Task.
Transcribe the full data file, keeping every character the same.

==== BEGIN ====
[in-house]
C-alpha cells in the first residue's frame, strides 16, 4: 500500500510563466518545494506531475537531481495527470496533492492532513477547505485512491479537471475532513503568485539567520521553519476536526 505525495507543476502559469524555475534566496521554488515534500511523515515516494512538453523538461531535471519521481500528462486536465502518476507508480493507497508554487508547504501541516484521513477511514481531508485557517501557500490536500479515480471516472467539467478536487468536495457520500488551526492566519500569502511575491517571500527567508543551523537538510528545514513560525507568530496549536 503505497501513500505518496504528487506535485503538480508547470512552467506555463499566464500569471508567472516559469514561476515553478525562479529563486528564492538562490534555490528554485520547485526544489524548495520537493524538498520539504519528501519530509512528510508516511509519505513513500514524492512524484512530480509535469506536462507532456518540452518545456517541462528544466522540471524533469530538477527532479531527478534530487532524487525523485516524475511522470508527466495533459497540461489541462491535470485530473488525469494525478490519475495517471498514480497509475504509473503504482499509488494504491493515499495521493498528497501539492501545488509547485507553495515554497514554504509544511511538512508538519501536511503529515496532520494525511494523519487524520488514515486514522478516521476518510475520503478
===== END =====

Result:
[in-house]
C-alpha cells in the first residue's frame, strides 16, 4: 500500500510563466518545494506531475537531481495527470496533492492532513477547505485512491479537471475532513503568485539567520521553519476536526 505525495507543476502559469524555475534566496521554488515534500511523515515516494512538453523538461531535471519521481500528462486536465502518476507508480493507497508554487508547504501541516484521513477511514481531508485557517501557500490536500479515480471516472467539467478536487468536495457520500488551526492566519500569502511575491517571500527567508543551523537538510528545514513560525507568530496549536 503505497501513500505518496504528487506535485503538480508547470512552467506555463499566464500569471508567472516559469514561476515553478525562479529563486528564492538562490534555490528554485520547485526544489524548495520537493524538498520539504519528501519530509512528510508516511509519505513513500514524492512524484512530480509535469506536462507532456518540452518545456517541462528544466522540471524533469530538477527532479531527478534530487532524487525523485516524475511522470508527466495533459497540461489541462491535470485530473488525469494525478490519475495517471498514480497509475504509473503504482499509488494504491493515499495521493498528497501539492501545488509547485507553495515554497514554504509544511511538512508538519501536511503529515496532520494525511494523519487524520488514515486514522478516521476518510475520503478